Puppet Labs is a company I've written about often. There are a couple of reasons for this.
First, its CEO, Luke Kanies, is an easy guy to talk with and can always be relied upon for an interesting perspective and readily consumable soundbite. Secondly, what the company is doing in IT automation is increasingly the key to unlocking enterprise agility.
In the old world, typified by traditional enterprises, IT departments would create an application and rack and stack physical hardware on which to run those applications. Their servers were fixed assets that were there to do one thing: run a particular application for the foreseeable future. As such, they were carefully maintained and managed to ensure application reliability.
In the modern world, typified by web-scale consumer Internet brands, servers are generally virtual assets that come and go at will. Applications scale up and down, come into existence and rapidly die, and the servers upon which those applications run are often virtual boxes created by compartmentalizing a physical server to support a number of different "virtual servers." In this model, servers are expendable and treated as such. Some people characterize these two different approaches as, "pets versus cattle." Traditional IT treats servers as pets, to be coddled and preened; new IT regards servers as cattle, useful for the time being, expendable when no longer required.
Puppet is in the business of IT automation and helps organizations automate the provisioning and deprovisioning of all this virtual infrastructure. The company, along with its generally accepted number one rival, Chef, has grown to scale over the past few years by being seen as the shining light of new IT and, more importantly, by enabling existing and new enterprises to deliver IT in an agile manner.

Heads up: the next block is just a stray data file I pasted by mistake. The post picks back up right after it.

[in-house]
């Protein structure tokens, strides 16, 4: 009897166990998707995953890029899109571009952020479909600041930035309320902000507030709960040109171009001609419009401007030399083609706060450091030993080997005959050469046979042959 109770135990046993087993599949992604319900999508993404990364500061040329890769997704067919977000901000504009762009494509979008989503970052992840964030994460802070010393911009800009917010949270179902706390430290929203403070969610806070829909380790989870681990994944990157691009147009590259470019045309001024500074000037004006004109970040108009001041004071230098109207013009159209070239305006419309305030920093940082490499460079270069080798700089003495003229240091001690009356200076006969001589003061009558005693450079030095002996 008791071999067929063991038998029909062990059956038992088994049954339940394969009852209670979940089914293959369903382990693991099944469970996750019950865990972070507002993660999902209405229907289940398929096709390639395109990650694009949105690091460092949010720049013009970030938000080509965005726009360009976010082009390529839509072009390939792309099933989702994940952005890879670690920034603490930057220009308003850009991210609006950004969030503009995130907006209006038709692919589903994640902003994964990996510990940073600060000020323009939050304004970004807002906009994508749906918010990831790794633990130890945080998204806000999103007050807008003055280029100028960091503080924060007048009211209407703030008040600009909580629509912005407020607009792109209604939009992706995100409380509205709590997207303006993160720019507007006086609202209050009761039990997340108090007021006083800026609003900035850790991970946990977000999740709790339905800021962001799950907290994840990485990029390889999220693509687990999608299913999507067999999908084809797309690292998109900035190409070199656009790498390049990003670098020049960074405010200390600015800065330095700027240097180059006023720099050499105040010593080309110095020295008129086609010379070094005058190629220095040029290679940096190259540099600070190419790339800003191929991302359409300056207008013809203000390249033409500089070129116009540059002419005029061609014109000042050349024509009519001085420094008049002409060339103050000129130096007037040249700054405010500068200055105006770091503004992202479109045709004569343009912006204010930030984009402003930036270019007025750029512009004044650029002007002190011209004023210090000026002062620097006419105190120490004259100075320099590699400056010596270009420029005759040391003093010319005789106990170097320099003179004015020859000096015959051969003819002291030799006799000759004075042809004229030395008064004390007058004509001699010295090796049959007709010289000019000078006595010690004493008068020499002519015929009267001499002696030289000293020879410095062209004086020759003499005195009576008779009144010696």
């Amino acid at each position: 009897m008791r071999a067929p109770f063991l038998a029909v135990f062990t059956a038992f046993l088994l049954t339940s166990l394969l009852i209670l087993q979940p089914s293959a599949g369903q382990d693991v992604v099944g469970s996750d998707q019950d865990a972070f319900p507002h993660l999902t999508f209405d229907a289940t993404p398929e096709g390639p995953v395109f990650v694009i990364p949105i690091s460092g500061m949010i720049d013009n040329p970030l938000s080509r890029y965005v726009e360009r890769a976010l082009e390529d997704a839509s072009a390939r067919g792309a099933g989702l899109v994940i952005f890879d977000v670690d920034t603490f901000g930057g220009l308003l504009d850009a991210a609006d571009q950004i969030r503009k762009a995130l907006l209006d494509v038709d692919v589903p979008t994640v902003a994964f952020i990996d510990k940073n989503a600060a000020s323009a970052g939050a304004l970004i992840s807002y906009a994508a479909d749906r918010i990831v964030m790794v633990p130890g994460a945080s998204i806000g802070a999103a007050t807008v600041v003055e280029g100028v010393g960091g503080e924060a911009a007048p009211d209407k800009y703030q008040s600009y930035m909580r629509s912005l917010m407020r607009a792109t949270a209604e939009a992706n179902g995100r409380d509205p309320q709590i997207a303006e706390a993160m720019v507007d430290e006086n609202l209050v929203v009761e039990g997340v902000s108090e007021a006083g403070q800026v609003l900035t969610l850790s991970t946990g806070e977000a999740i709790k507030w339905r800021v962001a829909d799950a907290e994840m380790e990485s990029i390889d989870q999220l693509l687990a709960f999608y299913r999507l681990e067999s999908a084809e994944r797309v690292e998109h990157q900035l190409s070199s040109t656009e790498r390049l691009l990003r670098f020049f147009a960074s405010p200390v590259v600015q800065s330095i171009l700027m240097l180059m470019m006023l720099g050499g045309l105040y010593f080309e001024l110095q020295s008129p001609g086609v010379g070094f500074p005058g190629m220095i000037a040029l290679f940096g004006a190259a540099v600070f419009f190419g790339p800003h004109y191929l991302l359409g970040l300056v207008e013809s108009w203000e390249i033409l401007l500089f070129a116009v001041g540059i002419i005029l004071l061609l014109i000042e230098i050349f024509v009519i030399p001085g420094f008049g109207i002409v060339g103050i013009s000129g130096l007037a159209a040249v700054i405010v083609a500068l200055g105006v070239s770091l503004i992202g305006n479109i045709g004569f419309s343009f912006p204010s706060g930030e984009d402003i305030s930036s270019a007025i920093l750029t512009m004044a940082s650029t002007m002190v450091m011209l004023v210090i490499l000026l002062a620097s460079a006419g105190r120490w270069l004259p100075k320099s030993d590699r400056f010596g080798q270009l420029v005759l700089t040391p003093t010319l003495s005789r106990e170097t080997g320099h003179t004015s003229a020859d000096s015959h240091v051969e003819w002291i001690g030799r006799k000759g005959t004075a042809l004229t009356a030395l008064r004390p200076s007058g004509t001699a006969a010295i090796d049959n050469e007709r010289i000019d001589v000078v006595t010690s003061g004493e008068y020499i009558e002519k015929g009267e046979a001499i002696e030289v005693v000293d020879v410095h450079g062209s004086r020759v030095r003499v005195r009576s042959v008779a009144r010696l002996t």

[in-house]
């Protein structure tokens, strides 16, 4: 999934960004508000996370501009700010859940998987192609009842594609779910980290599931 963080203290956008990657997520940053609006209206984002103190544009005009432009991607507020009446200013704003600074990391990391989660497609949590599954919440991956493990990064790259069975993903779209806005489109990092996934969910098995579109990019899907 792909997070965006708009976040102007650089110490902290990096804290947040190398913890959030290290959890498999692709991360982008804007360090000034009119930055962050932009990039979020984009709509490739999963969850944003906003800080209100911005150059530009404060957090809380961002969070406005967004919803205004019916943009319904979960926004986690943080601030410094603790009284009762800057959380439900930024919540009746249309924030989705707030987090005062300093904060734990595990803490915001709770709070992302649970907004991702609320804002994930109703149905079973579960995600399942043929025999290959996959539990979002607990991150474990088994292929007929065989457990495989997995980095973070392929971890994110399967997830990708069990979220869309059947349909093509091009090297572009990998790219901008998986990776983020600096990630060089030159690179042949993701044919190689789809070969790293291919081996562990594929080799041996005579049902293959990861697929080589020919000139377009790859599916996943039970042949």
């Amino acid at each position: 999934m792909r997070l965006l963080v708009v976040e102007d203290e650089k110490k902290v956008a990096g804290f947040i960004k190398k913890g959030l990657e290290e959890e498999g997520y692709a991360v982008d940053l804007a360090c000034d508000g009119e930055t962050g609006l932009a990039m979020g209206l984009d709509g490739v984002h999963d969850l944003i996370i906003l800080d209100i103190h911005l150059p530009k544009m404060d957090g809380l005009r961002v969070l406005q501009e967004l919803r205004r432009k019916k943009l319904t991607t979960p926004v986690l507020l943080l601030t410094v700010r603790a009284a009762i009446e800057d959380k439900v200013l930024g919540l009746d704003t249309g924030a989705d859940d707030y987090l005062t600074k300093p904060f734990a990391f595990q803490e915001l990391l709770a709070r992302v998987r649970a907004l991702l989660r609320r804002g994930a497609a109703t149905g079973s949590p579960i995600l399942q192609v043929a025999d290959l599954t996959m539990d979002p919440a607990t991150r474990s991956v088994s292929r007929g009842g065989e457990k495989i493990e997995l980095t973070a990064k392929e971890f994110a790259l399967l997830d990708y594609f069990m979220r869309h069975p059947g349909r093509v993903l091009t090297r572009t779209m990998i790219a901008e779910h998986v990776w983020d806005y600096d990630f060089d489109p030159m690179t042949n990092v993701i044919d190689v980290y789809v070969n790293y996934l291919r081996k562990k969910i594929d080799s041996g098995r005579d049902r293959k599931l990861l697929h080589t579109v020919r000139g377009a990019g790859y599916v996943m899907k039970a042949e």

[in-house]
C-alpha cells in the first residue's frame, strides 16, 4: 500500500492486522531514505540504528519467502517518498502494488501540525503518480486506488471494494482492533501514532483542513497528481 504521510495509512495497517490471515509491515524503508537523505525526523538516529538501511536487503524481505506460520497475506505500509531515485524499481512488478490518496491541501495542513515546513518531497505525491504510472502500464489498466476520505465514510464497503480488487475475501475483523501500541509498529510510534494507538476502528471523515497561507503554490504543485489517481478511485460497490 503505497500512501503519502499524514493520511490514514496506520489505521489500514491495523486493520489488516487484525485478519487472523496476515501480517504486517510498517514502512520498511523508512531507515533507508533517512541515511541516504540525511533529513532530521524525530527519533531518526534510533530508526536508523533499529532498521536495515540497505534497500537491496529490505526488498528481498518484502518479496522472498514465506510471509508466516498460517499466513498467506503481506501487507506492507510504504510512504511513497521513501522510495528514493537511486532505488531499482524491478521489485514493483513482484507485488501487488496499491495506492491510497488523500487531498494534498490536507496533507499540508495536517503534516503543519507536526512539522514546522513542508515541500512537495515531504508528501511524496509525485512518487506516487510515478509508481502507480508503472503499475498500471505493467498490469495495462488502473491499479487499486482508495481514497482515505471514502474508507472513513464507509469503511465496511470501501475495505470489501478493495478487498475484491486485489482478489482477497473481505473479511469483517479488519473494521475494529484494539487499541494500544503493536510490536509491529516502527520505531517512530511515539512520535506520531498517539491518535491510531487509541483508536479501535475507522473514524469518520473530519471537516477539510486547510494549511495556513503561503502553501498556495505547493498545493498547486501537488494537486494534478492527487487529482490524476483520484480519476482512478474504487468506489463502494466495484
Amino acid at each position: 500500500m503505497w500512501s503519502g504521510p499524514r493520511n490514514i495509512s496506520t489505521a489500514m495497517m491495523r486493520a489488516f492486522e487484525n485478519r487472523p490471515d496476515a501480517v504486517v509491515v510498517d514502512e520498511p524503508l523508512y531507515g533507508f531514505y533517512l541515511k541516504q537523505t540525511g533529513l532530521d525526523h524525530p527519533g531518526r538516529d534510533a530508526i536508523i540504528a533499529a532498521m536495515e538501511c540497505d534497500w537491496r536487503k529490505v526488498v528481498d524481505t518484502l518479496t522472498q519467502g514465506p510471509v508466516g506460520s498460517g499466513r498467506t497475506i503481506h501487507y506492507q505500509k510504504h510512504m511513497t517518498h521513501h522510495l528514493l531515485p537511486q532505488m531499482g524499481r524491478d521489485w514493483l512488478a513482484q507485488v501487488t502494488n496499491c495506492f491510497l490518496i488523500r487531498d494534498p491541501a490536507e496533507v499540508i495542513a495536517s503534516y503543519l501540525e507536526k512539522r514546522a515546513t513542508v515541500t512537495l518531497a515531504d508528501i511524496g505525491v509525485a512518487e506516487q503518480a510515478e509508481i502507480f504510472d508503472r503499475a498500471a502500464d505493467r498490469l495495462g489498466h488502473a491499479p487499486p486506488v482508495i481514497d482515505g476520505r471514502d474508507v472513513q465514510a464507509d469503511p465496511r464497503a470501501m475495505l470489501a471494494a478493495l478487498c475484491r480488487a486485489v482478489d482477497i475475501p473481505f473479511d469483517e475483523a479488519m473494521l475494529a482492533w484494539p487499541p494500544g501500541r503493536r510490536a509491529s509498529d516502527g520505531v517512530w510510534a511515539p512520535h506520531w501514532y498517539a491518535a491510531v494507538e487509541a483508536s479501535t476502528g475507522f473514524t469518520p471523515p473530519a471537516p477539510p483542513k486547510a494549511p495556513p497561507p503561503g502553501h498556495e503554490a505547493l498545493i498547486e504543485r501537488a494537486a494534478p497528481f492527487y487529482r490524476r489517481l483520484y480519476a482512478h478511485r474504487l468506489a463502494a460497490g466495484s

Puppet is today announcing that it has secured an additional $22 million funding round by way of a credit facility from Silicon Valley Bank. At the same time, Puppet has appointed former Genentech Chief Financial Officer Lou Lavigne to its board of directors and audit committee chair.
While the additional capital is useful, it is somewhat interesting that this is via a credit facility. That is less usual than the regular venture-backed equity raise and might have people wondering about the approach. That said, Kanies has always been clear about growing his business in ways that are right for him and his shareholders, and not simply to fulfill the usual Silicon Valley norms. The positive side of a credit facility is that it doesn't have an impact on the balance sheet of the company, although some might suggest that it is less of a seal of approval of the company's performance than a traditional equity deal.
Either way, the funding, along with Puppet's intention to greatly expand its Portland, Oregon, headquarters is an indication that the company is heading in the right direction. Something tells me Puppet has a lot of work ahead of it, helping companies move from a pet-preening culture to a cattle-raising one.
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